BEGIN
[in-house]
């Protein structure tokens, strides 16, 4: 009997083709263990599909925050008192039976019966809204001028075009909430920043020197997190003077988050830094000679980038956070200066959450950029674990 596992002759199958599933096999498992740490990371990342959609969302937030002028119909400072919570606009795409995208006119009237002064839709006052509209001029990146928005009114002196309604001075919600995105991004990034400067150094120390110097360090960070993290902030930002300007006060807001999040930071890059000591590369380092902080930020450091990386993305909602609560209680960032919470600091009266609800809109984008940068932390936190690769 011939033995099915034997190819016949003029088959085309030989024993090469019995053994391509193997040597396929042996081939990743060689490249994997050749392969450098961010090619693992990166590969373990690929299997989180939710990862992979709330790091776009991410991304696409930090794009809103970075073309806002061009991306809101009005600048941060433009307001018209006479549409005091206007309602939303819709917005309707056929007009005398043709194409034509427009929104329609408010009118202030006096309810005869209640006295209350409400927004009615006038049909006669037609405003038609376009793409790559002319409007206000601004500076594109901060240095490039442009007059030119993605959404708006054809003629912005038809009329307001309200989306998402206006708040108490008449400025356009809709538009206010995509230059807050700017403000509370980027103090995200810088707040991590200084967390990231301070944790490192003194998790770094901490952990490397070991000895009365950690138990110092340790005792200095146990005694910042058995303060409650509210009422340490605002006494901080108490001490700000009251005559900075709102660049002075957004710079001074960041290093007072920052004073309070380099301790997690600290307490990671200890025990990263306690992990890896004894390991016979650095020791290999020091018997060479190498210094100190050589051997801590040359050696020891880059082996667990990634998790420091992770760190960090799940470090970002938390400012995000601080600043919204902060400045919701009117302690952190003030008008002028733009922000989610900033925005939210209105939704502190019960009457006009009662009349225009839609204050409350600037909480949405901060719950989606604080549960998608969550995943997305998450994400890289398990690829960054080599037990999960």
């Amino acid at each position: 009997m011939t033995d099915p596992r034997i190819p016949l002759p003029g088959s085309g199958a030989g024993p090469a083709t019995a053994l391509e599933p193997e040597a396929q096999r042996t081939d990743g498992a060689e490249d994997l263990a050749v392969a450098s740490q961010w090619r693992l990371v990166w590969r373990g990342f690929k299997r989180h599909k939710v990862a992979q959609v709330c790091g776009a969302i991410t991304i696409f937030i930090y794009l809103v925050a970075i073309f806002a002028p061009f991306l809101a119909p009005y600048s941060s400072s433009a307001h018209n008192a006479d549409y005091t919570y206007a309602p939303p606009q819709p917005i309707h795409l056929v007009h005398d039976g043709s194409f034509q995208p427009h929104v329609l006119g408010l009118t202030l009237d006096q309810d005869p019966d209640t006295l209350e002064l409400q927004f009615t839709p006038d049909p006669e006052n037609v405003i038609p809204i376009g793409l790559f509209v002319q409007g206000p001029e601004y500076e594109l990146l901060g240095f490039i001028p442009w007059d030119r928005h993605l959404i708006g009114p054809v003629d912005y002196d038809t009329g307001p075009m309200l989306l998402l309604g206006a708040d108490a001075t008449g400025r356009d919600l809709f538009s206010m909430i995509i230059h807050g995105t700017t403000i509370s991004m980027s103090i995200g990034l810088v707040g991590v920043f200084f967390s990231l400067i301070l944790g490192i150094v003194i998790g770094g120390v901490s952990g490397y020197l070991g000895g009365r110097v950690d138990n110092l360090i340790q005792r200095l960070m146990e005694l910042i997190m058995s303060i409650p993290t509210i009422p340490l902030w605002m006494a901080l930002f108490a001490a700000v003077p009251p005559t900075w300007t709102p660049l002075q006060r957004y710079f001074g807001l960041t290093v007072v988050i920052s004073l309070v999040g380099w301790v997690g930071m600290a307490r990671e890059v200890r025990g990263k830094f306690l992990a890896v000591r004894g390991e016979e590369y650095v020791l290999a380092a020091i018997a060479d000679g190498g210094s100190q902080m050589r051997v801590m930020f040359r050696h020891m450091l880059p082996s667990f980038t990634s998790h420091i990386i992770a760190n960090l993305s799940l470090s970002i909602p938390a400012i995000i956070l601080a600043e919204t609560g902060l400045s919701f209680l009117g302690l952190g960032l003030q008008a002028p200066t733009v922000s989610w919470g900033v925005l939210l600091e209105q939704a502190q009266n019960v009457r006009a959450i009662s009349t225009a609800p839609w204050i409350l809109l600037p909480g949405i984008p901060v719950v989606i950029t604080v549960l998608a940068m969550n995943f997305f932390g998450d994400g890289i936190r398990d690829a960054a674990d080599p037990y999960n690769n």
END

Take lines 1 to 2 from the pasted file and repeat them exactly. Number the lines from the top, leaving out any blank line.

[in-house]
């Protein structure tokens, strides 16, 4: 009997083709263990599909925050008192039976019966809204001028075009909430920043020197997190003077988050830094000679980038956070200066959450950029674990 596992002759199958599933096999498992740490990371990342959609969302937030002028119909400072919570606009795409995208006119009237002064839709006052509209001029990146928005009114002196309604001075919600995105991004990034400067150094120390110097360090960070993290902030930002300007006060807001999040930071890059000591590369380092902080930020450091990386993305909602609560209680960032919470600091009266609800809109984008940068932390936190690769 011939033995099915034997190819016949003029088959085309030989024993090469019995053994391509193997040597396929042996081939990743060689490249994997050749392969450098961010090619693992990166590969373990690929299997989180939710990862992979709330790091776009991410991304696409930090794009809103970075073309806002061009991306809101009005600048941060433009307001018209006479549409005091206007309602939303819709917005309707056929007009005398043709194409034509427009929104329609408010009118202030006096309810005869209640006295209350409400927004009615006038049909006669037609405003038609376009793409790559002319409007206000601004500076594109901060240095490039442009007059030119993605959404708006054809003629912005038809009329307001309200989306998402206006708040108490008449400025356009809709538009206010995509230059807050700017403000509370980027103090995200810088707040991590200084967390990231301070944790490192003194998790770094901490952990490397070991000895009365950690138990110092340790005792200095146990005694910042058995303060409650509210009422340490605002006494901080108490001490700000009251005559900075709102660049002075957004710079001074960041290093007072920052004073309070380099301790997690600290307490990671200890025990990263306690992990890896004894390991016979650095020791290999020091018997060479190498210094100190050589051997801590040359050696020891880059082996667990990634998790420091992770760190960090799940470090970002938390400012995000601080600043919204902060400045919701009117302690952190003030008008002028733009922000989610900033925005939210209105939704502190019960009457006009009662009349225009839609204050409350600037909480949405901060719950989606604080549960998608969550995943997305998450994400890289398990690829960054080599037990999960």